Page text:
How many times has your child begged for a special gift only to later break or lose it from carelessness? How many times a day do you have to remind your kids to do something you asked them to do or even complete regular chores? How many times have your kids promised to do something and then didn’t keep their promise?
Responsibility is a tough Christian life skill to teach your kids. It’s one of those where you often feel you have taken one step forward and three steps back. Just when your kids seem to have mastered one area of responsibility, you realize they aren’t being very responsible in another area of their lives.
You want your kids to be more responsible, but how do you teach them in such a way that they actually become responsible consistently across every part of their lives? There are probably a lot of things you can do, but these seven tips will give you a great start.
- Explain God wants us to be responsible. Help your child understand this means we keep our promises, take care of things without being asked or reminded and take the credit or blame for the results of our words and actions.
- Start by giving young children small responsibilities and gradually make them larger and more difficult as your child gets older. Even the youngest of children can handle some responsibility. Helping put away their toys, for example at a young age will consist of bringing you each toy you ask for and putting it in the toy bin. By their late teens, your kids should be responsible enough to handle almost any adult chore – including having a “real” job. They will still need your guidance from time to time, but if you have worked with them consistently, they should be able to handle most things easily.
- When giving your child a new responsibility, explain each step of completing that responsibility and demonstrate or teach each step if necessary. This is one of the biggest mistakes adults make. Just because your child has watched you make a bed ten thousand times, it doesn’t mean he has paid enough attention to know every step of the process. You need to break it down into smaller steps and teach each step. You may even want to create a checklist until they become at ease with the entire process. (Some kids will need/use a checklist even into adulthood.)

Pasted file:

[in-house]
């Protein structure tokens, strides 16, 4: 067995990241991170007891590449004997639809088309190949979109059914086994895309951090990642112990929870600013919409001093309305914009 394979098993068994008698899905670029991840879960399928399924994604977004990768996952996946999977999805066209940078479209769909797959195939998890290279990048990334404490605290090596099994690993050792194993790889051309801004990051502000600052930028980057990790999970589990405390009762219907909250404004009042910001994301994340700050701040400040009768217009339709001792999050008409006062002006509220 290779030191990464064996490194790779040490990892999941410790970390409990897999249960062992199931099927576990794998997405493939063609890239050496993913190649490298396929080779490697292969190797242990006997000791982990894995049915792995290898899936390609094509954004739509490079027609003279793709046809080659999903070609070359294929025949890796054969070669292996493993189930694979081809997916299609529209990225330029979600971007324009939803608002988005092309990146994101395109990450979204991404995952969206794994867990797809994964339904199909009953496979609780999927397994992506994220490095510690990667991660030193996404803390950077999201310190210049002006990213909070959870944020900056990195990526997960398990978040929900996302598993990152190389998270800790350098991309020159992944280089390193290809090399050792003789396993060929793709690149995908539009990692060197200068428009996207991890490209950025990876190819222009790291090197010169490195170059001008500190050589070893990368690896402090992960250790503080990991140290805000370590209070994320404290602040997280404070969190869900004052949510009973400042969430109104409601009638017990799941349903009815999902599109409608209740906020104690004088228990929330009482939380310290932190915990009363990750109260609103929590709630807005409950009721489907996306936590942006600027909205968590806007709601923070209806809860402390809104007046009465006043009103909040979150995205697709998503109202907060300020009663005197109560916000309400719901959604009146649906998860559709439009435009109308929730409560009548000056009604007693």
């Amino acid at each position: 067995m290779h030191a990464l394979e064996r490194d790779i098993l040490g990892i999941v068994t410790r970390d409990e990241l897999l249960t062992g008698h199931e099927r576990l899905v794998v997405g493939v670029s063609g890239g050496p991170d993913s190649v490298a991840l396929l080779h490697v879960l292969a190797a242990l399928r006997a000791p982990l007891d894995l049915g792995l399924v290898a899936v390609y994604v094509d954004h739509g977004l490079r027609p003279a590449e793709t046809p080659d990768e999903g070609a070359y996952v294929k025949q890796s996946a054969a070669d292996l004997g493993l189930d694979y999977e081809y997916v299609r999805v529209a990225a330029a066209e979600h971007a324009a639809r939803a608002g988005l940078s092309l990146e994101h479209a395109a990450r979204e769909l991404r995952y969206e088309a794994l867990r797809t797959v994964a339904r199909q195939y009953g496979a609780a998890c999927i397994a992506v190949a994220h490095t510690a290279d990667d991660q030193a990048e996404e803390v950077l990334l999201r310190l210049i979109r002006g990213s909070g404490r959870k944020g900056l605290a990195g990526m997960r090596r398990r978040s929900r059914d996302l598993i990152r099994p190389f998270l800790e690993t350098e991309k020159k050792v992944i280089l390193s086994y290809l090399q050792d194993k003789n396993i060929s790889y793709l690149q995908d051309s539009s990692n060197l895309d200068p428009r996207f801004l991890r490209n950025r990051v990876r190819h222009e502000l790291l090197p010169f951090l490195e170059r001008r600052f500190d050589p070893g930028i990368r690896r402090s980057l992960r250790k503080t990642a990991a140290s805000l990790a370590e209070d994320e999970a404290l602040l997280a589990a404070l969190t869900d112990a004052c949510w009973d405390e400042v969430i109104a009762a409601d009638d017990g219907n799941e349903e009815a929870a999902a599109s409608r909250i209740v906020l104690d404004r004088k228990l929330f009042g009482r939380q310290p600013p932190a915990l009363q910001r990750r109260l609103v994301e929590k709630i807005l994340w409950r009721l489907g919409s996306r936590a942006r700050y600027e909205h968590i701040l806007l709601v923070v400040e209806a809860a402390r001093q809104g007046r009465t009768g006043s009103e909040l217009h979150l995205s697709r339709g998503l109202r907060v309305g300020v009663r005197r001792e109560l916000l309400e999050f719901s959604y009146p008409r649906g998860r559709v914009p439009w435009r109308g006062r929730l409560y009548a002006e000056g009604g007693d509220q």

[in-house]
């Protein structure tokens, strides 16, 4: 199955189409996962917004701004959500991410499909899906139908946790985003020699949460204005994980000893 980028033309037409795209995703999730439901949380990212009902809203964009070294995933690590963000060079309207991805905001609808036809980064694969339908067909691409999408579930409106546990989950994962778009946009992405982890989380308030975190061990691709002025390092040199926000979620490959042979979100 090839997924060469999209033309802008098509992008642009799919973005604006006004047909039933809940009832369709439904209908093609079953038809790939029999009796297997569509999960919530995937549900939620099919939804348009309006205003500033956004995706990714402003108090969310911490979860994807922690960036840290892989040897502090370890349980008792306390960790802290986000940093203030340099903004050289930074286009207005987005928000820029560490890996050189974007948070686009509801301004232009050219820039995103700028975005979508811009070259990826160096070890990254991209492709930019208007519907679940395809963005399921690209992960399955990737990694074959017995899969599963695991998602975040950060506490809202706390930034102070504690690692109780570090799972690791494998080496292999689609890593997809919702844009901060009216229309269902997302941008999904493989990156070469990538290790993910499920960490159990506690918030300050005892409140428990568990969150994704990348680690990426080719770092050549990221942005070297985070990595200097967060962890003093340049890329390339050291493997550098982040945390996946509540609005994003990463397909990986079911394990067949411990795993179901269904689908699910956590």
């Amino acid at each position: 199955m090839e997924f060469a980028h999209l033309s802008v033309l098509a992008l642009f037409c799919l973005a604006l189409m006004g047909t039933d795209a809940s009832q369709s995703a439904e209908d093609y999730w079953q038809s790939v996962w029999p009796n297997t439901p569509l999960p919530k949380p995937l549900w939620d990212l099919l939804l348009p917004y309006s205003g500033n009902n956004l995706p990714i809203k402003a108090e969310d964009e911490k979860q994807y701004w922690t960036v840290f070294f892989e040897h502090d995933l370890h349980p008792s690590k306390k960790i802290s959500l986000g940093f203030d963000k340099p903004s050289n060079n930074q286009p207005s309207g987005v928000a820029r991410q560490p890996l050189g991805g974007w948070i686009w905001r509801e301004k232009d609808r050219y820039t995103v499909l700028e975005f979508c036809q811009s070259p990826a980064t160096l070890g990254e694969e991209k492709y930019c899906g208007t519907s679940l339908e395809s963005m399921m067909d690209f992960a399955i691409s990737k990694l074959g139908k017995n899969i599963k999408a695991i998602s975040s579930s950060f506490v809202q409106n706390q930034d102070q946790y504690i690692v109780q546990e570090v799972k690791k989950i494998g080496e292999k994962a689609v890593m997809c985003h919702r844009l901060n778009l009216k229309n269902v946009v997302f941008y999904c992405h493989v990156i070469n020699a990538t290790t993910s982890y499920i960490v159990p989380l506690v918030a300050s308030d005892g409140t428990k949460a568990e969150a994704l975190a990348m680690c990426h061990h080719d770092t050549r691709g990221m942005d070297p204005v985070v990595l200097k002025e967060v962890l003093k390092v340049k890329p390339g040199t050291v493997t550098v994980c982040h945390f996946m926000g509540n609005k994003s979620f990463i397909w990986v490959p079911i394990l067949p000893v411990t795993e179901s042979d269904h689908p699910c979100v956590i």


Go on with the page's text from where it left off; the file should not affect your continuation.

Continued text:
- Be realistic about your child’s early attempts at a new responsibility. It may take some time to master it. Encourage your child during the learning process.
- Have a set structure and routine to your child’s day whenever possible. This will help your child remember to complete their responsibilities with less reminders. Make a visual schedule for your child if he/she struggles with remembering tasks.
- After a responsibility has been mastered, set and give consequences for failure to complete it well and in the time required. The more closely the consequence fits the responsibility the better. For example, if your child forgot to feed the dog, not only must he feed her, but also walk her for his sister.
- Remember to hold your child responsible for his/her actions or words and not just for competing certain tasks. Responsibility isn’t just about schoolwork, chores and jobs. It is also admitting your mistakes, taking responsibility for them and not trying to make excuses or blame others. Forgetting to teach this area of responsibility can cause huge problems for your kids.
Remember, teaching responsibility takes time and effort on your part. It is a process, so be thankful for any growth in this area. If you are tempted to skip this training because of how much work it requires, remind yourself that repentance is actually accepting responsibility for your sins. If nothing is ever your fault (irresponsible), there is no need to repent. By not raising a responsible child, you are laying the groundwork for his future rejection of God. It really is a crucial building block in your child’s faith foundation.
P.S. Here is the link to the free printable parenting resource for raising responsible kids, which you can print and keep.